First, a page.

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The EU Framework Programme for Research and Innovation

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Searching in the age of multimedia infobesity: when human and social intelligence works hand in hand with computational power

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In today’s society we are surrounded by a vast sea of information — we find ourselves constantly bombarded by a bewildering array of messages via different platforms from media organisations, advertising agencies, and even from our friends and families.
The ability to search for specific information amongst image, video and audio material is therefore becoming crucial for many industrial and social activities. The CUbRIK project provides an open solution that combines human intelligence and machine processing capabilities to offer new prospects for multimedia search in the digital era.

Today’s search engines are powerful, complex tools but they are monolithic, offering no possibility for technology and content providers or applications integrators to design and deploy tailor-made solutions that generate relevant results for a reasonable cost and in an environment that promotes reuse and economies of scale. The CUbRIK project, the culmination of almost ten years of research, aims to develop an entirely new category of products. As the project’s scientific leaders are fond of saying: “The CUbRIK project follows in the footsteps of Stanley Kubrick, one of cinema’s most creative directors who was never afraid to challenge stereotypes, in that it aims to deliver real innovation to multimedia search.”

Complementary actions

The project activities can be broken down into three complementary strands. The first one focuses on technological development. This aspect leverages scientific and technical progress in various areas, including architectures that can be used to harness human expertise and large quantities of content; multimodal search techniques; and the analysis of social and human data. To put it simply, CUbRIK allows you to build your own search engine using different components that you can put together like Lego bricks.

The second strand integrates human and social aspects and aims to combine machine computing capabilities with human capabilities to enhance the precision of the results obtained. CUbRIK uses techniques such as crowdsourcing and microtasking to harness human sensitivity, rationality and cooperation skills within an architecture that draws on both processors and human brain cells.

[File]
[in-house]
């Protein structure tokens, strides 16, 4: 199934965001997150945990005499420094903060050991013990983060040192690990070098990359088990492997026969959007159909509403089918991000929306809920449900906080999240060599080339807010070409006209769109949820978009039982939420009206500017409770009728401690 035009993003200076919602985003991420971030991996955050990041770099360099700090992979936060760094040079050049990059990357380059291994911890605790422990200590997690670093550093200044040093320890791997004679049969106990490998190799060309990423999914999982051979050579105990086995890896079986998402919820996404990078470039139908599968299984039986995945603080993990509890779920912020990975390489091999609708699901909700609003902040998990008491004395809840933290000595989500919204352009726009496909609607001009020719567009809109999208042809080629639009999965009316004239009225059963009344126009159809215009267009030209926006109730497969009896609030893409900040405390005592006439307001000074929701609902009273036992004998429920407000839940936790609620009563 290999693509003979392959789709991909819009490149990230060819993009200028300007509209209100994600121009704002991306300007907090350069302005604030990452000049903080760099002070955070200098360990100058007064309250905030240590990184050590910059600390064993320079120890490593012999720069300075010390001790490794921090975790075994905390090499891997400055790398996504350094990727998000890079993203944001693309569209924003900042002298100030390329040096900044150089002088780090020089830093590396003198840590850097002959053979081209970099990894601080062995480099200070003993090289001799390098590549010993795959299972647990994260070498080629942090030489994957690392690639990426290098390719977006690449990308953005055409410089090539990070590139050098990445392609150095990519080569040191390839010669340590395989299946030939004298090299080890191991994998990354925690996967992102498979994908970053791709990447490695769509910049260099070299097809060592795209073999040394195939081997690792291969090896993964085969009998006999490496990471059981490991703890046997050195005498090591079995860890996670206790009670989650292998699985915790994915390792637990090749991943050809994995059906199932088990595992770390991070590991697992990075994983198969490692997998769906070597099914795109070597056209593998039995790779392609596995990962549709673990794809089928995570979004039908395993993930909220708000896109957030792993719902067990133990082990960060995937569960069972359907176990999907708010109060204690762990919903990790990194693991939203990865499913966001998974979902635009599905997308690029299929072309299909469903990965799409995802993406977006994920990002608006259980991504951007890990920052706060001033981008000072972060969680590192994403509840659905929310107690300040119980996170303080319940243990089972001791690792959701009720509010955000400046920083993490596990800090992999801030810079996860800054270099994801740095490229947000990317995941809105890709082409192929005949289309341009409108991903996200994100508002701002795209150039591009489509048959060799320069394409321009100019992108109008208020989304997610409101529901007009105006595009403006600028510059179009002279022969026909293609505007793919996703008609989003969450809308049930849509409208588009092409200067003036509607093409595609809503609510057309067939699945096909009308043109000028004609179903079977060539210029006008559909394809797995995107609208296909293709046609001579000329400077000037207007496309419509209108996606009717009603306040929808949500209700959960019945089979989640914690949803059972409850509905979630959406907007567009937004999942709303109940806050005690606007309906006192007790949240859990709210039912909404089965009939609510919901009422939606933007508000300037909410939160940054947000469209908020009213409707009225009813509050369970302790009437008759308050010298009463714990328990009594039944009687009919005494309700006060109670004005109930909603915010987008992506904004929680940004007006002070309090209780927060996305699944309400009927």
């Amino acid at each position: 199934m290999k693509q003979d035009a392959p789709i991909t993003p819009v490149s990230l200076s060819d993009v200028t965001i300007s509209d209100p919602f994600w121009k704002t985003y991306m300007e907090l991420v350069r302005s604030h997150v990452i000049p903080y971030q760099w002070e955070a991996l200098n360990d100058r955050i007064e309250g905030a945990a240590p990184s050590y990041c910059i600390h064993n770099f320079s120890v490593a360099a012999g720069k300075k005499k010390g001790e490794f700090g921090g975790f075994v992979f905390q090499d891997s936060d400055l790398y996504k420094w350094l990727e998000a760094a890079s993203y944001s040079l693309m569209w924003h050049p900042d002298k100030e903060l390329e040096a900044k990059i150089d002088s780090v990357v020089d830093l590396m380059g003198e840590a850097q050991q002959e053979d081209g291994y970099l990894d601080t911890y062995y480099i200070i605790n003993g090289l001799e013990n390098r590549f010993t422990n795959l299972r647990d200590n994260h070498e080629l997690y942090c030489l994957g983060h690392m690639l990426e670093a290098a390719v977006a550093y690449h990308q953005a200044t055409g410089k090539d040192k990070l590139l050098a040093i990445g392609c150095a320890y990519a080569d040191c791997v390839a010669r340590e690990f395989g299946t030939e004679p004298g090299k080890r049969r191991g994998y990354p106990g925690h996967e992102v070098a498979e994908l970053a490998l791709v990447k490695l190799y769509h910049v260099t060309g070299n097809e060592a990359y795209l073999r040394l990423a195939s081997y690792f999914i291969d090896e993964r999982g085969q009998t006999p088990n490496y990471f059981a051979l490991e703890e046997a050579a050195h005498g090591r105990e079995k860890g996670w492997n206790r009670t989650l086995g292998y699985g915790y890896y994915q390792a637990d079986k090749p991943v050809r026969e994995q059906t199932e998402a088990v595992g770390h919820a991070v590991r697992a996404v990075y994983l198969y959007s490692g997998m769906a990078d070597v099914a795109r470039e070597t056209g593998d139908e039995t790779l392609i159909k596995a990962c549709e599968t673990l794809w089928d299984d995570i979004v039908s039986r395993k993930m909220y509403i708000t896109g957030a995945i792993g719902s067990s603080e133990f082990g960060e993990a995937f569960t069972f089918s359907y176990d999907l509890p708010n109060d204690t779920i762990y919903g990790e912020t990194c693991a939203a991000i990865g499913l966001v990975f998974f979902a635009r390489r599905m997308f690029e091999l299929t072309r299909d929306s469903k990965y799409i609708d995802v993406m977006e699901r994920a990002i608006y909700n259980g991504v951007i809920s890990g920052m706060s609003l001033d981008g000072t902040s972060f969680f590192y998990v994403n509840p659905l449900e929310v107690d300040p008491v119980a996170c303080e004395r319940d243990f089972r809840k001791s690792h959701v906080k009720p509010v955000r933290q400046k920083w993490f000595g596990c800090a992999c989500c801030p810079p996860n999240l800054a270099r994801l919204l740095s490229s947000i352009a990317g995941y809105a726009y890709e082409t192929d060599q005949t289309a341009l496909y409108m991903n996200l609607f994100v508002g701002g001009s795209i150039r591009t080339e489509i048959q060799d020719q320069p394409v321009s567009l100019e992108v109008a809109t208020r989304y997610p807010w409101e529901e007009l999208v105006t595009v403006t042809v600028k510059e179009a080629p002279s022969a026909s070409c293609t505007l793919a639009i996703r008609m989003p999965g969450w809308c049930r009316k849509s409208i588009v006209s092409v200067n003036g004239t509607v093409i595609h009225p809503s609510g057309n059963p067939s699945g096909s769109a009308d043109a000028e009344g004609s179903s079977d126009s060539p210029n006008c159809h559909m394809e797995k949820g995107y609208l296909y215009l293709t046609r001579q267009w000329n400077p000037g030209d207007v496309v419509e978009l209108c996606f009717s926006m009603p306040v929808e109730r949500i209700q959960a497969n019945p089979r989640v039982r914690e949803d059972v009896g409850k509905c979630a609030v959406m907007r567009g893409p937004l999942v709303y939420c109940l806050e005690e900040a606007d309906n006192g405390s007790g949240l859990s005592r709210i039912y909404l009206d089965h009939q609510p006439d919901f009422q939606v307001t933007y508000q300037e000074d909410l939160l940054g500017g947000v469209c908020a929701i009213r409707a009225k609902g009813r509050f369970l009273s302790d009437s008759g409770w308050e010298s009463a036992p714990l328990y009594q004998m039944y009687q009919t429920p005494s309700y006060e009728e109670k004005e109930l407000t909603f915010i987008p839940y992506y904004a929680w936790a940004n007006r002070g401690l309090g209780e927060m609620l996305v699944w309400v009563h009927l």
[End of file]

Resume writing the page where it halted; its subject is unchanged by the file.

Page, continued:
The final, third strand is the deployment of a relevant marketing strategy. The marketing strategy developed for CUbRIK involves creating an open space where innovators can test the features of the system and confirm the relevance of the combined use of machine, human and social data. Communities of practice will be set up to enable external players to develop multimedia search and extraction applications. External contributors from various spheres, including search application developers, content owners, technology providers, software integrators, social and community network managers, researchers and SMEs, will be invited to start testing the platform.

CUbRIK has developed two applications that showcase the platform’s capabilities and illustrate the generative power of the concepts implemented within the project. The first application is geared towards research in history and digital humanities; the second is aimed at the world of fashion.

Building the social graph of European integration history through audiovisual archives

Historical research has traditionally focused on mainly text-based primary or secondary sources. But with the widespread adoption of new information and communication technologies, images and videos are becoming increasingly important sources for the humanities. CUbRIK has developed an application within the field of European integration history that can be used to explore the relationships between political figures whose faces appear together in a broad corpus of audiovisual material. This application combines automatic face recognition with interaction and validation tools involving groups of experts. As Dr Lars Wieneke, a researcher in the CVCE’s Digital Humanities Lab, explains: “This is a heuristic tool which will be built up through the contributions made by its users — it does not impose a preconceived reality.”

Helping European SMEs spot fashion trends

The fashion world is always on the lookout for new ideas and innovations that can be used to develop new products or launch new collections. CUbRIK has developed a fashion-based application that will allow garment producers and distributors to engage in a permanent dialogue with their clients so that they can identify their preferences and pinpoint the latest market trends by analysing interactions on social media. The project provides small and medium-sized companies with tools that were previously only available to larger-scale enterprises. Companies can also use the application to launch open innovation processes with their clients so that they can work together to develop new trends.

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